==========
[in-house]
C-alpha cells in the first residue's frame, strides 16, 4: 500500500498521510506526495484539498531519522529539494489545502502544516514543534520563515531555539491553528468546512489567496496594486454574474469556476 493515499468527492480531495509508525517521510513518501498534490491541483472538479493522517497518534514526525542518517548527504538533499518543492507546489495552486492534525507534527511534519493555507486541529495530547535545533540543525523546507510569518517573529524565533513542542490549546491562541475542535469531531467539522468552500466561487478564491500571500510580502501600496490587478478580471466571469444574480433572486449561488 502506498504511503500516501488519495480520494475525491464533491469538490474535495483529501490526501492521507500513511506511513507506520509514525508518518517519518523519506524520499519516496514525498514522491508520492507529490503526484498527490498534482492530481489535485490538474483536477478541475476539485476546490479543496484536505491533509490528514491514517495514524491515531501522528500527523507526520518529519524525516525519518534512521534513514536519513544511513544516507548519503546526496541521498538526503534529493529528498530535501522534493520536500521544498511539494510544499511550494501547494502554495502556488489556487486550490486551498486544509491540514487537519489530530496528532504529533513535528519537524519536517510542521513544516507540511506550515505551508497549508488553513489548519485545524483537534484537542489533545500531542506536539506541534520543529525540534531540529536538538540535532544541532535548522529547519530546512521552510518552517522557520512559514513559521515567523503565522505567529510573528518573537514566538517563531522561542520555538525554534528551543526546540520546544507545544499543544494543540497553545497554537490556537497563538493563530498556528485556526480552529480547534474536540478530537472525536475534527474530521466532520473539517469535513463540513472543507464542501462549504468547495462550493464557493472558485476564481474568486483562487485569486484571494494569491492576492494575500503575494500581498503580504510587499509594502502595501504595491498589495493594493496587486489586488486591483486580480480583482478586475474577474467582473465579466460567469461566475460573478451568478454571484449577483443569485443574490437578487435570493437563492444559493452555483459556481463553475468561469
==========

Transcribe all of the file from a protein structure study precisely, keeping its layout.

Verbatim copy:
[in-house]
C-alpha cells in the first residue's frame, strides 16, 4: 500500500498521510506526495484539498531519522529539494489545502502544516514543534520563515531555539491553528468546512489567496496594486454574474469556476 493515499468527492480531495509508525517521510513518501498534490491541483472538479493522517497518534514526525542518517548527504538533499518543492507546489495552486492534525507534527511534519493555507486541529495530547535545533540543525523546507510569518517573529524565533513542542490549546491562541475542535469531531467539522468552500466561487478564491500571500510580502501600496490587478478580471466571469444574480433572486449561488 502506498504511503500516501488519495480520494475525491464533491469538490474535495483529501490526501492521507500513511506511513507506520509514525508518518517519518523519506524520499519516496514525498514522491508520492507529490503526484498527490498534482492530481489535485490538474483536477478541475476539485476546490479543496484536505491533509490528514491514517495514524491515531501522528500527523507526520518529519524525516525519518534512521534513514536519513544511513544516507548519503546526496541521498538526503534529493529528498530535501522534493520536500521544498511539494510544499511550494501547494502554495502556488489556487486550490486551498486544509491540514487537519489530530496528532504529533513535528519537524519536517510542521513544516507540511506550515505551508497549508488553513489548519485545524483537534484537542489533545500531542506536539506541534520543529525540534531540529536538538540535532544541532535548522529547519530546512521552510518552517522557520512559514513559521515567523503565522505567529510573528518573537514566538517563531522561542520555538525554534528551543526546540520546544507545544499543544494543540497553545497554537490556537497563538493563530498556528485556526480552529480547534474536540478530537472525536475534527474530521466532520473539517469535513463540513472543507464542501462549504468547495462550493464557493472558485476564481474568486483562487485569486484571494494569491492576492494575500503575494500581498503580504510587499509594502502595501504595491498589495493594493496587486489586488486591483486580480480583482478586475474577474467582473465579466460567469461566475460573478451568478454571484449577483443569485443574490437578487435570493437563492444559493452555483459556481463553475468561469